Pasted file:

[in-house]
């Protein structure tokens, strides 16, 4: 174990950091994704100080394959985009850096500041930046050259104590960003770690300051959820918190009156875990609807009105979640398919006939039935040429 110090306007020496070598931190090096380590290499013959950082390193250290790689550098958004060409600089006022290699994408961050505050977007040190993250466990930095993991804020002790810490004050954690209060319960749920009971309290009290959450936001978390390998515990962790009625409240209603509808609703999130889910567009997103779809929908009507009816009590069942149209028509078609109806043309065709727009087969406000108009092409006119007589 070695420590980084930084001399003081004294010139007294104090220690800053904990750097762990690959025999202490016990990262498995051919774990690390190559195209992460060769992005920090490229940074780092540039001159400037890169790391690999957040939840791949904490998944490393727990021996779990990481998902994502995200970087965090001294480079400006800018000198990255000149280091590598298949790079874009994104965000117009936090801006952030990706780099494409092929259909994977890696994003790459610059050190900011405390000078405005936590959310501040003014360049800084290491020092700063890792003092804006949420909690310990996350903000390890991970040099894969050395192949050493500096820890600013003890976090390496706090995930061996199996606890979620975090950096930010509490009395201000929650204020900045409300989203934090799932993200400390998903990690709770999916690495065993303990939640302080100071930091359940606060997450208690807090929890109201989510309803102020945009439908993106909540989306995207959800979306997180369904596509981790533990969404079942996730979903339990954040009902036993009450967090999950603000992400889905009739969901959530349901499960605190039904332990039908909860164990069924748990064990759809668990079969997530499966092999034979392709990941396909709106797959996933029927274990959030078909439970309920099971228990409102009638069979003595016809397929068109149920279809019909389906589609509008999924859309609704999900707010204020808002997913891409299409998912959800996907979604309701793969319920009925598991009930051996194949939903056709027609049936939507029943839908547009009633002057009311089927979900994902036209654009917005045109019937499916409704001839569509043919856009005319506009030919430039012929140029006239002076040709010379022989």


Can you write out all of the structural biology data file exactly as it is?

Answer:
[in-house]
């Protein structure tokens, strides 16, 4: 174990950091994704100080394959985009850096500041930046050259104590960003770690300051959820918190009156875990609807009105979640398919006939039935040429 110090306007020496070598931190090096380590290499013959950082390193250290790689550098958004060409600089006022290699994408961050505050977007040190993250466990930095993991804020002790810490004050954690209060319960749920009971309290009290959450936001978390390998515990962790009625409240209603509808609703999130889910567009997103779809929908009507009816009590069942149209028509078609109806043309065709727009087969406000108009092409006119007589 070695420590980084930084001399003081004294010139007294104090220690800053904990750097762990690959025999202490016990990262498995051919774990690390190559195209992460060769992005920090490229940074780092540039001159400037890169790391690999957040939840791949904490998944490393727990021996779990990481998902994502995200970087965090001294480079400006800018000198990255000149280091590598298949790079874009994104965000117009936090801006952030990706780099494409092929259909994977890696994003790459610059050190900011405390000078405005936590959310501040003014360049800084290491020092700063890792003092804006949420909690310990996350903000390890991970040099894969050395192949050493500096820890600013003890976090390496706090995930061996199996606890979620975090950096930010509490009395201000929650204020900045409300989203934090799932993200400390998903990690709770999916690495065993303990939640302080100071930091359940606060997450208690807090929890109201989510309803102020945009439908993106909540989306995207959800979306997180369904596509981790533990969404079942996730979903339990954040009902036993009450967090999950603000992400889905009739969901959530349901499960605190039904332990039908909860164990069924748990064990759809668990079969997530499966092999034979392709990941396909709106797959996933029927274990959030078909439970309920099971228990409102009638069979003595016809397929068109149920279809019909389906589609509008999924859309609704999900707010204020808002997913891409299409998912959800996907979604309701793969319920009925598991009930051996194949939903056709027609049936939507029943839908547009009633002057009311089927979900994902036209654009917005045109019937499916409704001839569509043919856009005319506009030919430039012929140029006239002076040709010379022989």